And when, at the end of an hour, Van Horn passed Jerry into the sternsheets of the whaleboat and followed, he left on the beach a stunned and wondering royal black, who, more than ever before, was respectful of the dynamite-compounded white men who brought to him stick tobacco, calico, knives and hatchets, and inexorably extracted from such trade a profit.
Back on board, Van Horn immediately hove short, hoisted sail, broke out the anchor, and filled away for the ten-mile beat up the lagoon to windward that would fetch Somo. On the way, he stopped at Binu to greet Chief Johnny and land a few Binu returns. Then it was on to Somo, and to the end of voyaging for ever of the Arangi and of many that were aboard of her.
Quite the opposite to his treatment at Langa-Langa was that accorded Van Horn at Somo. Once the return boys were put ashore, and this was accomplished no later than three-thirty in the afternoon, he invited Chief Bashti on board. And Chief Bashti came, very nimble and active despite his great age, and very good-natured—so good-natured, in fact, that he insisted on bringing three of his elderly wives on board with him. This was unprecedented. Never had he permitted any of his wives to appear before a white man, and Van Horn felt so honoured that he presented each of them with a gay clay pipe and a dozen sticks of tobacco.
Late as the afternoon was, trade was brisk, and Bashti, who had taken the lion’s share of the wages due to the fathers of two boys who had died, bought liberally of the Arangi’s stock. When Bashti promised plenty of fresh recruits, Van Horn, used to the changeableness of the savage mind, urged signing them up right away. Bashti demurred, and suggested next day. Van Horn insisted that there was no time like the present, and so well did he insist that the old chief sent a canoe ashore to round up the boys who had been selected to go away to the plantations.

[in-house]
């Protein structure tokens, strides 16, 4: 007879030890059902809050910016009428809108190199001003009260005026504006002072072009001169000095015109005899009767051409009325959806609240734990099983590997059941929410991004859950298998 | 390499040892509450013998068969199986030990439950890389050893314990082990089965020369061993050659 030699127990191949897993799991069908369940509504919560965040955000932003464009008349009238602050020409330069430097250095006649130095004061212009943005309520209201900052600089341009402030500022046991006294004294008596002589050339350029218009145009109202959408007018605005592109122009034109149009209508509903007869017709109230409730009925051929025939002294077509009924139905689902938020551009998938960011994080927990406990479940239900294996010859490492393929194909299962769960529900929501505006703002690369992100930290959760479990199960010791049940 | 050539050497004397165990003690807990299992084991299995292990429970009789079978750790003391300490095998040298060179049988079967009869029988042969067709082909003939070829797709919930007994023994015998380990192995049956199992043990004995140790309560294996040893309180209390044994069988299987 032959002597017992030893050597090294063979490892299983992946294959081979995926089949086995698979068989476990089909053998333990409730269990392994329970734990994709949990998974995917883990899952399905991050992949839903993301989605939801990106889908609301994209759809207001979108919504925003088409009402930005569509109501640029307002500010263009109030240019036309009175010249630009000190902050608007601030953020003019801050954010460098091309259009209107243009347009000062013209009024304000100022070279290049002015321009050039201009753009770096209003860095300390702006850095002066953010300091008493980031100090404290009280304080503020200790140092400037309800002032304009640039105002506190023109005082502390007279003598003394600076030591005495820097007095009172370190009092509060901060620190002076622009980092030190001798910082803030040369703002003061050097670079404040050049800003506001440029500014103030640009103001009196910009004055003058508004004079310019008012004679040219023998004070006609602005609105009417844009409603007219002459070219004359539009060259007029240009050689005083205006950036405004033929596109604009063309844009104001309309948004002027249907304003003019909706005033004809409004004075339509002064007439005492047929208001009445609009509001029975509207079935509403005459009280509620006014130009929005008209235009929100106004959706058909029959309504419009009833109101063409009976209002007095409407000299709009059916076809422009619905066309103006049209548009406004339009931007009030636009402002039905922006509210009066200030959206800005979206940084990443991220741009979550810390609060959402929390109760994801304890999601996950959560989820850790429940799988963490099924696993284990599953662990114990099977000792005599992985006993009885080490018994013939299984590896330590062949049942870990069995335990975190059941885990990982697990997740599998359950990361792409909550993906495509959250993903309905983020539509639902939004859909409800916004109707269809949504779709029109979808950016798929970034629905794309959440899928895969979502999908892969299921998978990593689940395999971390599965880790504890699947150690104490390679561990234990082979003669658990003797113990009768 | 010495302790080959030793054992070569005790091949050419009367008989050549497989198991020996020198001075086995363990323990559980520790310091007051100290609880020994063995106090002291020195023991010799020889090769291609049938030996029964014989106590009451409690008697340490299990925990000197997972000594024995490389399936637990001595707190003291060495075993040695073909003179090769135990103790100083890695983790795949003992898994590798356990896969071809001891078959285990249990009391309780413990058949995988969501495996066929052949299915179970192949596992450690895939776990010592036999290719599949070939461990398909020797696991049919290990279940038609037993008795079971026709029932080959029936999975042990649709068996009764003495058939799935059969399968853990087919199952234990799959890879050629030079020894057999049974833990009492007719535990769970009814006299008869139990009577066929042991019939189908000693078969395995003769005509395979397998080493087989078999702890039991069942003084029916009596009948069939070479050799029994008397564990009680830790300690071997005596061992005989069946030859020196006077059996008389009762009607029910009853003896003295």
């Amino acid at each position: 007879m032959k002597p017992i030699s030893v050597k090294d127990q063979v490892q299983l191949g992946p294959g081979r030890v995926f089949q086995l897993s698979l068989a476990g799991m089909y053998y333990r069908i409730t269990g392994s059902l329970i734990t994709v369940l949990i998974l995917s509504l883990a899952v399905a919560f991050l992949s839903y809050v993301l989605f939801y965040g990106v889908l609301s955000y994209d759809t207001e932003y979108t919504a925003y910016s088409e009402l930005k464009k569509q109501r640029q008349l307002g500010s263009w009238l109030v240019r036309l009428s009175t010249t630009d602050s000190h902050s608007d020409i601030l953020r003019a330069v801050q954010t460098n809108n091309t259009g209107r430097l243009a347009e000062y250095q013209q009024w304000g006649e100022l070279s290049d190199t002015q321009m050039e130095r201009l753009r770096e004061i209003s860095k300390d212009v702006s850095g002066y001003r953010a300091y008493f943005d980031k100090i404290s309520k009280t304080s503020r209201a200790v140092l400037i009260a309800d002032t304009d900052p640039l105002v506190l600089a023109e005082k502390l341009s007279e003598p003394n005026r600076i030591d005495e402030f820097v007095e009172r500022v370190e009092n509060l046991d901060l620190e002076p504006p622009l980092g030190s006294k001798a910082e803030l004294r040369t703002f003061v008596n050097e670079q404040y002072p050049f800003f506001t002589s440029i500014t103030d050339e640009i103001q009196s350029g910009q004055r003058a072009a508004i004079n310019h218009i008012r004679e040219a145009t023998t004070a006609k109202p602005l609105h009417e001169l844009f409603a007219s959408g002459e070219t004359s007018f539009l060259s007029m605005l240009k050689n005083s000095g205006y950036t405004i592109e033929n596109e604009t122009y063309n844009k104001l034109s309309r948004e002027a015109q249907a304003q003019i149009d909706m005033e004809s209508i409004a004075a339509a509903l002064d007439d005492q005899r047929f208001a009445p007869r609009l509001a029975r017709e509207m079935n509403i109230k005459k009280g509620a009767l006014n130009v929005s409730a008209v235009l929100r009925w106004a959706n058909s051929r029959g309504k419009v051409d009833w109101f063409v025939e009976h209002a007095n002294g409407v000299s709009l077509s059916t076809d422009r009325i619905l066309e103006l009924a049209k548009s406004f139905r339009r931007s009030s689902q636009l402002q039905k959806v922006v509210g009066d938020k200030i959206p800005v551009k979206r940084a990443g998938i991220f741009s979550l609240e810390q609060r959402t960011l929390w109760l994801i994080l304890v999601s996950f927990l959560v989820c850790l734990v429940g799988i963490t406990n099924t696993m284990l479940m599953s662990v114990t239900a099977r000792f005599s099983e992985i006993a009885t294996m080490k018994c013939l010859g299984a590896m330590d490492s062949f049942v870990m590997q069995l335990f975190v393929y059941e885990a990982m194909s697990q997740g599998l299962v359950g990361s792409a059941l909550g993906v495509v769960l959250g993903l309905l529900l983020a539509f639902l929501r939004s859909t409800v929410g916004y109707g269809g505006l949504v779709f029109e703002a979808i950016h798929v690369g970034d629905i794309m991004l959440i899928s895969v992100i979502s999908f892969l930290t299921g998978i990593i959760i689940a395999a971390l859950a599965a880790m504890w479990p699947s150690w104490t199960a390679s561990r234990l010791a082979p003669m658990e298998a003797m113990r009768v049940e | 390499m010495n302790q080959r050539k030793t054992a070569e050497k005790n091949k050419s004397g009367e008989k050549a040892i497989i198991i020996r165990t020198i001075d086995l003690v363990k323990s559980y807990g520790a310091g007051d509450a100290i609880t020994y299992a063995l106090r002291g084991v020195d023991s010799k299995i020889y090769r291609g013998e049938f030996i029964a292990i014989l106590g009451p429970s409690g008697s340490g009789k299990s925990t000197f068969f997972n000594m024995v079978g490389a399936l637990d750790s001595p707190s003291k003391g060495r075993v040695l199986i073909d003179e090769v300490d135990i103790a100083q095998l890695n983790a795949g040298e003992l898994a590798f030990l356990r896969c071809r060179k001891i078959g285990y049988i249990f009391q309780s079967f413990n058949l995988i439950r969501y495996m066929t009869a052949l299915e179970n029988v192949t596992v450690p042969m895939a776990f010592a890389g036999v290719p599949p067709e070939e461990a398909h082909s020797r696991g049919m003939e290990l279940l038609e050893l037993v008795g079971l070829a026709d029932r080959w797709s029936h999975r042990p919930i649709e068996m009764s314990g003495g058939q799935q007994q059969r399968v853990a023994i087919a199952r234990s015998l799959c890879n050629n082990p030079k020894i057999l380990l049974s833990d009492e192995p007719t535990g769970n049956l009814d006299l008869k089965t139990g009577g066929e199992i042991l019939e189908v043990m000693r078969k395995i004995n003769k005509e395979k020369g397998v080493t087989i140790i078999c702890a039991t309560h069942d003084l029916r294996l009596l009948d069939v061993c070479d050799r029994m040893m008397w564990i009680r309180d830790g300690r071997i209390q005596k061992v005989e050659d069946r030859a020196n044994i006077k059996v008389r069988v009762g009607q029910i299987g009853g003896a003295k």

“Now, what do you think?” Van Horn asked of Borckman, whose eyes were remarkably fishy. “I never saw the old rascal so friendly. Has he got something up his sleeve?”
The mate stared at the many canoes alongside, noted the numbers of women in them, and shook his head.
“When they’re starting anything they always send the Marys into the bush,” he said.
“You never can tell about these niggers,” the captain grumbled. “They may be short on imagination, but once in a while they do figure out something new. Now Bashti’s the smartest old nigger I’ve ever seen. What’s to prevent his figuring out that very bet and playing it in reverse? Just because they’ve never had their women around when trouble was on the carpet is no reason that they will always keep that practice.”
“Not even Bashti’s got the savvee to pull a trick like that,” Borckman objected. “He’s just feeling good and liberal. Why, he’s bought forty pounds of goods from you already. That’s why he wants to sign on a new batch of boys with us, and I’ll bet he’s hoping half of them die so’s he can have the spending of their wages.”